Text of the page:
Since it's time to start plugging annuals in the ground, does anybody have any favorite tips to share? I have three, some of which I have been using for about 20 years:
Discovered this while working at Summerfest in college during "Planting Day" when all the grade school kids come in to plant. We would have equilateral triangles (and you thought you'd never need that high school geometry stuff again, eh?) made out of thin plywood to the recommended distance between the various flower species (i.e. I use a 9" one for impatiens). Set the triangle, dig the holes at the corners, plant, and then flip the triangle to line up with the previous holes and dig your next hole, etc. Easy for kids to use, and it fairly good at keeping things uniform - as long as you pay a little bit of attention. You can paint them and mark them by size if need be.
In bad soil (and even some good) I dig a slightly larger hole and toss a handful of compost (either your own home-made variety or the black stuff from the recycling center). Put the plant in, and then put another handful of compost around it. This gives the plant some good nutrients to start with, and, over time, will help improve bad soil.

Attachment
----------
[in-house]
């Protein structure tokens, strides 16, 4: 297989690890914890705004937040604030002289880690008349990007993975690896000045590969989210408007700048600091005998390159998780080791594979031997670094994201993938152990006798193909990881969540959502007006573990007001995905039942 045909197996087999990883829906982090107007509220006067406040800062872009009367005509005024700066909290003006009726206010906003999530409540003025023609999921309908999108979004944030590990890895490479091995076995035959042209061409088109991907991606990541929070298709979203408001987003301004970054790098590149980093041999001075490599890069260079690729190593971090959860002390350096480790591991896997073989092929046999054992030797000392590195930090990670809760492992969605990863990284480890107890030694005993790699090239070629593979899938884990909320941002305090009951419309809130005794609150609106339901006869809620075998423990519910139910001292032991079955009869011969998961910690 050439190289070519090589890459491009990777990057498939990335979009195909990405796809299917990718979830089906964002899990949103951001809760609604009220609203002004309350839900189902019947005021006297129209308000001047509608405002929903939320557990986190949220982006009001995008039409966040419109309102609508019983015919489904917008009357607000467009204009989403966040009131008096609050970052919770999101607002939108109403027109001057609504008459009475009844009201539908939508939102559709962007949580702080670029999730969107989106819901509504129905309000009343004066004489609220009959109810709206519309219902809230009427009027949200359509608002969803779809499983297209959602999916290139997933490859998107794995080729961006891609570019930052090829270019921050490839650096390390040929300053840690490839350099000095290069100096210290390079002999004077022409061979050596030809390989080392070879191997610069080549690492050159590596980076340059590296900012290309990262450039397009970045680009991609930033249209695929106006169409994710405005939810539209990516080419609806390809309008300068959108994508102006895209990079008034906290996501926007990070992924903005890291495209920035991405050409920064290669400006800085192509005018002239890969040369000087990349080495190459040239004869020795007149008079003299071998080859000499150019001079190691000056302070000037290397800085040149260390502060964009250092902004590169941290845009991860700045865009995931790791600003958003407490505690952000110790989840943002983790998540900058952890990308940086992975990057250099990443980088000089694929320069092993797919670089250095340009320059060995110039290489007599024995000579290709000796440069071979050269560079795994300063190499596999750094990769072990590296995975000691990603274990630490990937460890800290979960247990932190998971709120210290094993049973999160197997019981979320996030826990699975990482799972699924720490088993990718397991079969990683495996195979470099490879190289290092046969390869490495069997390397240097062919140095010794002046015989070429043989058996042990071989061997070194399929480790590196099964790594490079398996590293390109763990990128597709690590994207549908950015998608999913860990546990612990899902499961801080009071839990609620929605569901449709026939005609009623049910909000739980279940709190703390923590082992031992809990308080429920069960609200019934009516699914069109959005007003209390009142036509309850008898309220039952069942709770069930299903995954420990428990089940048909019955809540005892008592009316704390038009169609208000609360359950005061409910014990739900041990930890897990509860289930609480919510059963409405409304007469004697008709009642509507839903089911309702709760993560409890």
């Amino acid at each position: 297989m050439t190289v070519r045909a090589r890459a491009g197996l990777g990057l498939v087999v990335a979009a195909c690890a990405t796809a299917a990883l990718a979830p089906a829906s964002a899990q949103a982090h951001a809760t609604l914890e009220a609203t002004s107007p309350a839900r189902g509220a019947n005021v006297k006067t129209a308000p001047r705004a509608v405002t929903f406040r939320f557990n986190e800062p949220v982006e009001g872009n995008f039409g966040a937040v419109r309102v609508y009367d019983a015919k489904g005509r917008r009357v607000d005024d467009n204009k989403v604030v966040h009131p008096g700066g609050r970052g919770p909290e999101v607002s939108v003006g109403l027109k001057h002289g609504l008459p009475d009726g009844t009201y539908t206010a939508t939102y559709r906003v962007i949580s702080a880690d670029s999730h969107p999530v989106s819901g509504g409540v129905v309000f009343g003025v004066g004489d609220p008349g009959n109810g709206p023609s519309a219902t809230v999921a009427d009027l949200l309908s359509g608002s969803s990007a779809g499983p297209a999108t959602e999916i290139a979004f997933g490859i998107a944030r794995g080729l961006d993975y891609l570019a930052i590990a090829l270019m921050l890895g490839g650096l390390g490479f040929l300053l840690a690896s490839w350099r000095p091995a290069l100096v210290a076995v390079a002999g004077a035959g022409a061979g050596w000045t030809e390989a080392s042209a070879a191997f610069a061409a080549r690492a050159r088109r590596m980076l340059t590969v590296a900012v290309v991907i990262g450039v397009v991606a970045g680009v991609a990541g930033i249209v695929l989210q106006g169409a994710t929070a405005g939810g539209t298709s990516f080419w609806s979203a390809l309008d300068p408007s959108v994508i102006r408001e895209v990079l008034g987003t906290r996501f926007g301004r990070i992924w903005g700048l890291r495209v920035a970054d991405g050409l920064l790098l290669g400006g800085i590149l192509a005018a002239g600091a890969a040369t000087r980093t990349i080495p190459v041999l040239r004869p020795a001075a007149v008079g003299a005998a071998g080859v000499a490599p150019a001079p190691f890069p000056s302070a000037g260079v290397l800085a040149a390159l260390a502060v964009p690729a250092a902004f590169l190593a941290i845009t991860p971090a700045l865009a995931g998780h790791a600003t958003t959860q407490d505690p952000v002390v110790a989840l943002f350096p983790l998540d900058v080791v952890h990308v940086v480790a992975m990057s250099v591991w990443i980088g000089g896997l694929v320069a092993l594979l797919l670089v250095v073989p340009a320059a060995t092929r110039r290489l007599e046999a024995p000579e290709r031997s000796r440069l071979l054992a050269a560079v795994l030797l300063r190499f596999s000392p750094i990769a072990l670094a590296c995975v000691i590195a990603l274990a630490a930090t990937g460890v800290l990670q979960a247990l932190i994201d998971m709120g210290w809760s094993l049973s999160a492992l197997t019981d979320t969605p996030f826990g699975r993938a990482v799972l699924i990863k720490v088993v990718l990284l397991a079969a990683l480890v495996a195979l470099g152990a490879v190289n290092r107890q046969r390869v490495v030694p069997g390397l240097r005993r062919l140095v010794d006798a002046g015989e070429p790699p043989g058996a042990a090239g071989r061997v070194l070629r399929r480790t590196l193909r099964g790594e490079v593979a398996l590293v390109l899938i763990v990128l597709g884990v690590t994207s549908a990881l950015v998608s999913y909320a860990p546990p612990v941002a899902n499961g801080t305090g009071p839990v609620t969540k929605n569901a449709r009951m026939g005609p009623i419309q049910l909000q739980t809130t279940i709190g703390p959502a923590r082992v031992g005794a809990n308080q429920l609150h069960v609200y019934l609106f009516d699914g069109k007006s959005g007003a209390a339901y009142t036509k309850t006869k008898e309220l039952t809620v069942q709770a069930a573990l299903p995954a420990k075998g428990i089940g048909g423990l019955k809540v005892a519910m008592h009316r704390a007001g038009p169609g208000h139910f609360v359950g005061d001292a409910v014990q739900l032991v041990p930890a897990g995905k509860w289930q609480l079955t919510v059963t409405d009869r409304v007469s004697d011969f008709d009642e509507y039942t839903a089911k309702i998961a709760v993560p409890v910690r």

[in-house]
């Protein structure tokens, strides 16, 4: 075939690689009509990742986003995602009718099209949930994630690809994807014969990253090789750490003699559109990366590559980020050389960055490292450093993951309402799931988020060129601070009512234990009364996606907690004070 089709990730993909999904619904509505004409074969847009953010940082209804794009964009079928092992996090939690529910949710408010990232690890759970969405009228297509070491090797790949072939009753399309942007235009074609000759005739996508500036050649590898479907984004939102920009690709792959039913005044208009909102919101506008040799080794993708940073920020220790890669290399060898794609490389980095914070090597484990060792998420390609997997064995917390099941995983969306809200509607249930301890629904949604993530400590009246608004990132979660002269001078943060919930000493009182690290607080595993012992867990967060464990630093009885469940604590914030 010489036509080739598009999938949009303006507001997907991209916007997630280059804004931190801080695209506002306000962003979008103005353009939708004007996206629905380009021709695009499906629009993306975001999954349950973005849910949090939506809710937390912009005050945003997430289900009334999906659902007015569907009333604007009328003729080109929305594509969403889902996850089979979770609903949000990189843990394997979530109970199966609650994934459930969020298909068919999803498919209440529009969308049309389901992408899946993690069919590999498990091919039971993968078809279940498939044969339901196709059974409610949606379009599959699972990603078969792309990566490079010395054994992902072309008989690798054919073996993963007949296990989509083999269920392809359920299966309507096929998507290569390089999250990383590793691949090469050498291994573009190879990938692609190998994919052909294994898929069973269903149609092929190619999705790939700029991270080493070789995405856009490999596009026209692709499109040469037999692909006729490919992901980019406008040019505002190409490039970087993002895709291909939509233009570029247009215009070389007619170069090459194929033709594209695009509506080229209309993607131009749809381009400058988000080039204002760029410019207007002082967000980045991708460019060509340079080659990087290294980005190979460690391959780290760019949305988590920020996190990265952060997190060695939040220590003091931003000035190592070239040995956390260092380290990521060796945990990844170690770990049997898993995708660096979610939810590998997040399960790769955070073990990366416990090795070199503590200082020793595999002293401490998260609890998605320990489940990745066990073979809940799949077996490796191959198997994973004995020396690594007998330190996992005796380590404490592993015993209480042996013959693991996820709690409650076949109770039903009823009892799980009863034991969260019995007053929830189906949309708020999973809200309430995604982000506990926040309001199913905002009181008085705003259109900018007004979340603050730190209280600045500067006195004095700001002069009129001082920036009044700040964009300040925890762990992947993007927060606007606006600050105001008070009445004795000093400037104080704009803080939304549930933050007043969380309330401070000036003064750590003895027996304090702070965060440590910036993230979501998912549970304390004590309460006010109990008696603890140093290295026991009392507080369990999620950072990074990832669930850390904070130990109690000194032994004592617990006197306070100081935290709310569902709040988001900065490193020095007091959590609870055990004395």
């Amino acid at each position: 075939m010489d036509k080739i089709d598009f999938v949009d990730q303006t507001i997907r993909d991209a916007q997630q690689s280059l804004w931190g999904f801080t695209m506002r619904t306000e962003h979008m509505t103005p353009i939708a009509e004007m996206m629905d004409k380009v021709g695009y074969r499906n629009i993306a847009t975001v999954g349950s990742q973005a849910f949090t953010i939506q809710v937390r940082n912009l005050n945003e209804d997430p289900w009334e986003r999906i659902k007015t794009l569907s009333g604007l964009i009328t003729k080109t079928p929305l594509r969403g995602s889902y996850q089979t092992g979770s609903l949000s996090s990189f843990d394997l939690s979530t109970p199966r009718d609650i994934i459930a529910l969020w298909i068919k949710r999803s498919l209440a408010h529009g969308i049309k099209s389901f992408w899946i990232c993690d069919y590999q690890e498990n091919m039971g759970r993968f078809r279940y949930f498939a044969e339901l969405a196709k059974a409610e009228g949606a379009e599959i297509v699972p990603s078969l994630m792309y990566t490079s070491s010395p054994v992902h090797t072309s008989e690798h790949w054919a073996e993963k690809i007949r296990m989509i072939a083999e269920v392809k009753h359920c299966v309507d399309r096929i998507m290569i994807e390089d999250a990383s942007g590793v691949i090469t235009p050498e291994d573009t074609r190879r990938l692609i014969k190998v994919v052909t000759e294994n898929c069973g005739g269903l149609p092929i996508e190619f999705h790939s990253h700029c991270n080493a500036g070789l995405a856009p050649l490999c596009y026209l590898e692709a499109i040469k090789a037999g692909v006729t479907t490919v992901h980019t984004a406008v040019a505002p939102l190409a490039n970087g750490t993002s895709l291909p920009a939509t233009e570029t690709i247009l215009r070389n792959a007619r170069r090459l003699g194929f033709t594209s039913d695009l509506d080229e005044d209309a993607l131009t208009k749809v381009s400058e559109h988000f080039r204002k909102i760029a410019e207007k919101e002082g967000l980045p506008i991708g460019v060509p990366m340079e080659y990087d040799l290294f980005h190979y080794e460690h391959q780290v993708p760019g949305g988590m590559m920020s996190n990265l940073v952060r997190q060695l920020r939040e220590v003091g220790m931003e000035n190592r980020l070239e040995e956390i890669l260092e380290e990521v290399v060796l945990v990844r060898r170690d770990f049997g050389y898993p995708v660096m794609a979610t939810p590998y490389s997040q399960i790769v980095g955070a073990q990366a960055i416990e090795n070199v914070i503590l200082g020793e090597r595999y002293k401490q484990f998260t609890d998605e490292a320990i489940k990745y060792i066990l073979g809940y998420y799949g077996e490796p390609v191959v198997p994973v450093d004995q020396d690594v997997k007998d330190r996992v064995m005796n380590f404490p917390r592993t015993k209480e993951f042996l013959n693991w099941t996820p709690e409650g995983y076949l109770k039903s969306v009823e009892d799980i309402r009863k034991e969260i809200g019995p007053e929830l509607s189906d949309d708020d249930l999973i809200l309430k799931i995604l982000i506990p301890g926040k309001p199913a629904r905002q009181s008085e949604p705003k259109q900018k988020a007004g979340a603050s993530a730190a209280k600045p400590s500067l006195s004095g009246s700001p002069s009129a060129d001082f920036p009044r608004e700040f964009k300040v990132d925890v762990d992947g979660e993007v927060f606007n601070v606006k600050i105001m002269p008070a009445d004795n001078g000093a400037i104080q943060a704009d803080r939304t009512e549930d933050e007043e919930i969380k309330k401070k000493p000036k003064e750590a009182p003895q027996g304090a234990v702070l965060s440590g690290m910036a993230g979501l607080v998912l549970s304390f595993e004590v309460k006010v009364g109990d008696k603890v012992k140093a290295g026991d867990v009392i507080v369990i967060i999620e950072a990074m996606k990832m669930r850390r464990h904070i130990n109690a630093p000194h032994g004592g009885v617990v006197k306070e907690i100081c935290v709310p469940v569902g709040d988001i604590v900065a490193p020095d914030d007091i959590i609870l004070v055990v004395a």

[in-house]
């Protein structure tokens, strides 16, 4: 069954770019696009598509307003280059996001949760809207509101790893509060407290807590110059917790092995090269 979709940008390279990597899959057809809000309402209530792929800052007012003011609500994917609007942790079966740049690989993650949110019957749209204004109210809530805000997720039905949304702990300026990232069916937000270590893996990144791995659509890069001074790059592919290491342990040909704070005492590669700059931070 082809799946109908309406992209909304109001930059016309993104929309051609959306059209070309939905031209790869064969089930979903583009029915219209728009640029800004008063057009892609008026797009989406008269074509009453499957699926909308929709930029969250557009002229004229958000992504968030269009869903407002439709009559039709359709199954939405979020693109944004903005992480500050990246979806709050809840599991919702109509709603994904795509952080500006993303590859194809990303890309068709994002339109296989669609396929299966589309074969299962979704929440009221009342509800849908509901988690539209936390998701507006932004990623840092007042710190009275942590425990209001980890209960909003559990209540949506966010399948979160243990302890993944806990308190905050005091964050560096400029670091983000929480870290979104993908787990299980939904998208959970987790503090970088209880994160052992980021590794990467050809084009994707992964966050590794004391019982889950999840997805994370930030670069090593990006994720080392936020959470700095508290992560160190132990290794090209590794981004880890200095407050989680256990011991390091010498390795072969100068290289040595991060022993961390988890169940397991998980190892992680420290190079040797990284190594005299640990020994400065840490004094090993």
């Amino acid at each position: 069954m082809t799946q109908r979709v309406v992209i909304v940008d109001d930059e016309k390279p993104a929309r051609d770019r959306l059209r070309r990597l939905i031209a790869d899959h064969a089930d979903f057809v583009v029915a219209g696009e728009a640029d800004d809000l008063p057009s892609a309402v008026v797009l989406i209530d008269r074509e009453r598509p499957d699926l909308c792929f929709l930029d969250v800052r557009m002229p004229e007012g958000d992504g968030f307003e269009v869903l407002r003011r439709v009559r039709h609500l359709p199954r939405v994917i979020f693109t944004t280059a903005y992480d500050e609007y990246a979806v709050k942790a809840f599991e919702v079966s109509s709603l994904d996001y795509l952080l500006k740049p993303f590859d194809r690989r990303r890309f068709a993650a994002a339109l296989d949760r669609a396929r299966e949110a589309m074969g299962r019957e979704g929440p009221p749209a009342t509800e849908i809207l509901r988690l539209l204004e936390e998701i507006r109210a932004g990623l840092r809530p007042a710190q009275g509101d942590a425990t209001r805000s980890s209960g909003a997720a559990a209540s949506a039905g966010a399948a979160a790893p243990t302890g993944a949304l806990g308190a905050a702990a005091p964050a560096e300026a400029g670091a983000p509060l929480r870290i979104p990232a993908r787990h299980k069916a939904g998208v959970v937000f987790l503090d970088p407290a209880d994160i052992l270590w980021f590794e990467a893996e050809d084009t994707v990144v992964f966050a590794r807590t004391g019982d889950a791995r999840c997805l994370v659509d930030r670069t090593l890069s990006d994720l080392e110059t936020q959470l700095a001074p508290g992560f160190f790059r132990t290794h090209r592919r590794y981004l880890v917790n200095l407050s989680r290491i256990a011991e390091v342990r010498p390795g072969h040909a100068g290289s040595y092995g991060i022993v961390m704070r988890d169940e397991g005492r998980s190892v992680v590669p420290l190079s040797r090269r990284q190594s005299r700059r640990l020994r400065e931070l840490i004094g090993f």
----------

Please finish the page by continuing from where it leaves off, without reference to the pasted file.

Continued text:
Recyclable Log Planters:
On the Garden Gazing Tour a couple of years ago I saw a planter made out of a stump. That gave me an idea: planters made out of hollow logs. So when I find one that is small enough to move and yet has enough rotted material to plant something, set it aside. When I am ready to use it I clean out any rotted material and find a smaller log to fit inside and cut it to half the height of the planter. Then I fill the top with compost and plant(s). I have found they last about three years, depending upon the condition of the log to begin with, and whether or not you store them in the garage over the winter. When the log splits a bit too much to hold the compost, the planter becomes firewood.
Any other tips out there?